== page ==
The frame of the movie is the Bonner Bros. hair show in Atlanta, at which hundreds of hair product manufacturers and vendors set up sprawling display tables in the giant auditorium, beauticians and hair enthusiasts from around the world flock to the site, and several extra-talented stylists compete in stage shows involving dancing, scantily-clad women, gymnastics, and a bit of haircutting. At the show Rock interviews vendors and highlights the issue of how Asian Americans currently own most of the hair supply retail stores in the U.S. He discovers weaves, and is amazed to find out how much money women spend to weave foreign hair into their own, to get that "long, flowing look." He travels to India to follow the supply chain, finding that the hair is taken from temples where people sacrifice their hair to God, then it is cleaned, sewn, and shipped to the U.S.
The irony he highlights is that African Americans are giving money to Asians to get Indian hair in order to put it on their heads to achieve a certain look (a "white look," many would say, though he didn't really go there).
Mostly he interviews his Hollywood friends Eve, Raven Symone, Nia Long, and Tracie Thoms. These are women who admit to spending thousands of dollars on weaves.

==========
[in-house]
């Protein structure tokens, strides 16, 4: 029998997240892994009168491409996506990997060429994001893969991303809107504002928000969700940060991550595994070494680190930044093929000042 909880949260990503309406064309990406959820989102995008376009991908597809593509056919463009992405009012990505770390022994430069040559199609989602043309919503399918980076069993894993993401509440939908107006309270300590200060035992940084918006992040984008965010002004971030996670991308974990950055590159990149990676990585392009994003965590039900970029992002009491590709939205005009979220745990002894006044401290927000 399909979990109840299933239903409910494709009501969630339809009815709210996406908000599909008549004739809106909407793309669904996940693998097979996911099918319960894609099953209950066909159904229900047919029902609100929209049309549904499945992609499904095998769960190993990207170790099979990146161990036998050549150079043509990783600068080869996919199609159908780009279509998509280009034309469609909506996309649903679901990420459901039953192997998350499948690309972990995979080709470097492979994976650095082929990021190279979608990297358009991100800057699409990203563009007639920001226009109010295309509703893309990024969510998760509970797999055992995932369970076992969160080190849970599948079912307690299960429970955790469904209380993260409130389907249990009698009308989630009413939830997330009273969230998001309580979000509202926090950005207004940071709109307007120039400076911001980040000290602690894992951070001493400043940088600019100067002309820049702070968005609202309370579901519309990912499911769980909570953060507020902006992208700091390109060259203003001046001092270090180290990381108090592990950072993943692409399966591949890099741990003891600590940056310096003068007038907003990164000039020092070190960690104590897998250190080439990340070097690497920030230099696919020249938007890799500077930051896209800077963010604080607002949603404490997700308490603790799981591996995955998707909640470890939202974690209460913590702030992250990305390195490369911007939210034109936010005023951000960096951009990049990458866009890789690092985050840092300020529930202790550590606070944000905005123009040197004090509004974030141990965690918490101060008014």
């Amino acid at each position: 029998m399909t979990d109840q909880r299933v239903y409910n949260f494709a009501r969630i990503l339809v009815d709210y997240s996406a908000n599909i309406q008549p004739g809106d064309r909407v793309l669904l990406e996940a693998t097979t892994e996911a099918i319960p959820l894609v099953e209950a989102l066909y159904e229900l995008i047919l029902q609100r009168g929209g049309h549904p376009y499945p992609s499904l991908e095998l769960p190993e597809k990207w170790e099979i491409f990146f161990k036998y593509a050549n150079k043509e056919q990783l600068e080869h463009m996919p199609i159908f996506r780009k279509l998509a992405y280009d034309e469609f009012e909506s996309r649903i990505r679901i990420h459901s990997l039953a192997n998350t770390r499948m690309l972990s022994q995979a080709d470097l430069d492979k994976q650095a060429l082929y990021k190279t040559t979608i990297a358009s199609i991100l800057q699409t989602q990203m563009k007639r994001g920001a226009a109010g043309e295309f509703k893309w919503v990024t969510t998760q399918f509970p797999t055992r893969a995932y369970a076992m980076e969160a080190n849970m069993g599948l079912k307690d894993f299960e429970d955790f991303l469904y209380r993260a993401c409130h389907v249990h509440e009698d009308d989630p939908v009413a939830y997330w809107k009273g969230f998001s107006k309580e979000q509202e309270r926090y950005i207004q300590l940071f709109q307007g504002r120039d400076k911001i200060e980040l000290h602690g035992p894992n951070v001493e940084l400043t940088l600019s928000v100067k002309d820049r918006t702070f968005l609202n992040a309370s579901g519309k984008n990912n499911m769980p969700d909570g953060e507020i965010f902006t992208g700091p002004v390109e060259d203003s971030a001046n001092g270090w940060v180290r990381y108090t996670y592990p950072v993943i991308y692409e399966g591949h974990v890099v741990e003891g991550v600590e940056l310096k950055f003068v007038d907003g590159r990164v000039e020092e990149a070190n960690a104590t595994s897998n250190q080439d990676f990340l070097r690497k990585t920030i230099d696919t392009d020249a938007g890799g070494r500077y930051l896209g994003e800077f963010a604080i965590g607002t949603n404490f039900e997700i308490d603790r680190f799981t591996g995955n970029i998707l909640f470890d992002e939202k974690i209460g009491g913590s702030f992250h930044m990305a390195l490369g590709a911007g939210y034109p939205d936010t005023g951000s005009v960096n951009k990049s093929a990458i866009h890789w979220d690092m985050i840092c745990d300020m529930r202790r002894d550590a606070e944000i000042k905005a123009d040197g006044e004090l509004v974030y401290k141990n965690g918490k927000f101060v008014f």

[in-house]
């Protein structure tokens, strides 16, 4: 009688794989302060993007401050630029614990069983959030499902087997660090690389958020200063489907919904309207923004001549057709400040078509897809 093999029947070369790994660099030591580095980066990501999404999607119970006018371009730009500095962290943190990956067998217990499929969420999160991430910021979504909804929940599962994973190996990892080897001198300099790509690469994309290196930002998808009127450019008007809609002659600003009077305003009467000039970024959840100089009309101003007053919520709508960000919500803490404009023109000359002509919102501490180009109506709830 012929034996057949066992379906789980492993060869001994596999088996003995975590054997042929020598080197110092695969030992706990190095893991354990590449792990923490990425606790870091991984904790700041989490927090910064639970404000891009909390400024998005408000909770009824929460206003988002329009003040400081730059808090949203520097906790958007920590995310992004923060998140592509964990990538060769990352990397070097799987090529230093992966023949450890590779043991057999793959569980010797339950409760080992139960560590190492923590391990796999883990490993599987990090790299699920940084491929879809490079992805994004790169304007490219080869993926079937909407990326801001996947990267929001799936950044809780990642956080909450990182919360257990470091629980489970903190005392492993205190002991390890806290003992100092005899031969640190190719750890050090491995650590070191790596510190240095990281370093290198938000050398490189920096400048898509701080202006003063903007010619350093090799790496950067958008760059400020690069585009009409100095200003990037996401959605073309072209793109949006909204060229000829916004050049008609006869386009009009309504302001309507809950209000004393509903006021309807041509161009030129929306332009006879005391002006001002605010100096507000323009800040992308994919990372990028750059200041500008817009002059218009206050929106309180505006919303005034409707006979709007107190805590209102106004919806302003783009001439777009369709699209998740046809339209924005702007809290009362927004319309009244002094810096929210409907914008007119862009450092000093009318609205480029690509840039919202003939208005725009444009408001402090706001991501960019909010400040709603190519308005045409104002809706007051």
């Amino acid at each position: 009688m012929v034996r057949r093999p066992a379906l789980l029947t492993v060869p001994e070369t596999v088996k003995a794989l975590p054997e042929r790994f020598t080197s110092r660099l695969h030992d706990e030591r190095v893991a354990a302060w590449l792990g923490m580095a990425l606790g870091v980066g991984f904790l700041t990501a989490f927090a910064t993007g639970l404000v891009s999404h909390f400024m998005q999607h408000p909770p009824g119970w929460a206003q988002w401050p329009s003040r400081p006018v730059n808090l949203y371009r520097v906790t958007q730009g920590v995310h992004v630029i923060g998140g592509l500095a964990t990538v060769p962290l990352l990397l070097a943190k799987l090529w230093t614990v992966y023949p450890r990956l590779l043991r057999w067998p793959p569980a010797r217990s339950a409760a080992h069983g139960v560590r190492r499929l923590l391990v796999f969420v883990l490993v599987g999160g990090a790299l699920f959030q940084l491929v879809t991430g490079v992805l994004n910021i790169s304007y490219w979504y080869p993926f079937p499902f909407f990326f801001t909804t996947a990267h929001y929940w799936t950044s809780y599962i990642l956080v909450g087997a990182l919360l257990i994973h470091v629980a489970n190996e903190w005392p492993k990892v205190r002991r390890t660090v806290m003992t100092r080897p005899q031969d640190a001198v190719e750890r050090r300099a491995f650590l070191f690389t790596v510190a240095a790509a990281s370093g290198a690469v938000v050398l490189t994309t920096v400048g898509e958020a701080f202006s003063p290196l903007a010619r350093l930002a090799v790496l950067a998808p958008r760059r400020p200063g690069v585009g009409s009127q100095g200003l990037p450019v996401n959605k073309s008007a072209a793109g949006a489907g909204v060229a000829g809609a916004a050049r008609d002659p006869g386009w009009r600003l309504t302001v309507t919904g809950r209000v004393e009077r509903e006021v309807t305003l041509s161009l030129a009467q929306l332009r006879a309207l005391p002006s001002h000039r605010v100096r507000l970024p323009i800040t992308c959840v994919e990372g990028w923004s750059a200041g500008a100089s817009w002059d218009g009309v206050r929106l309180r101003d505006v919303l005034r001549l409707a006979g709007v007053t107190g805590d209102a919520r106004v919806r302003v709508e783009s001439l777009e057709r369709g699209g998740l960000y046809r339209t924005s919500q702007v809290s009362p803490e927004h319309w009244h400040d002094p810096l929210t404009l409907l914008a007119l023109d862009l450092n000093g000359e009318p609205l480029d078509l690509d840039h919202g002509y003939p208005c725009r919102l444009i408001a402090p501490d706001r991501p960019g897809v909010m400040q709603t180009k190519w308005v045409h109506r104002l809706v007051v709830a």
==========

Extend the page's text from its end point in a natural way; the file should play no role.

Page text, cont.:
Not a realistic depiction.
He interviews AA men about the subject, how these men know they are in a serious relationship when they start financing a woman's hair (this notion was mildly offensive, in my opinion), how they know not to run their fingers through a woman's hair if she has a weave. How they have to accept the presence of hair in their relationship, and even sex has to be modified to allow room for it. I found these opinions on the matter shallow and rude.
Critics are saying they're surprised by Rock's solid reportage. I would agree that he did a full-on immersion, traveling to India to find out where all the weave hair comes from, chronicling the hair show, etc. But there were big issues he only barely touched upon. He failed to mention how many other women (white included) wear weaves and are also obsessed with their hair. Why do women feel the need to look a certain way? Could men themselves be perpetuating this? And what about the growing natural hair movement? By not mentioning that, I felt in some ways he was taking a step back while so many of us are trying to move forward.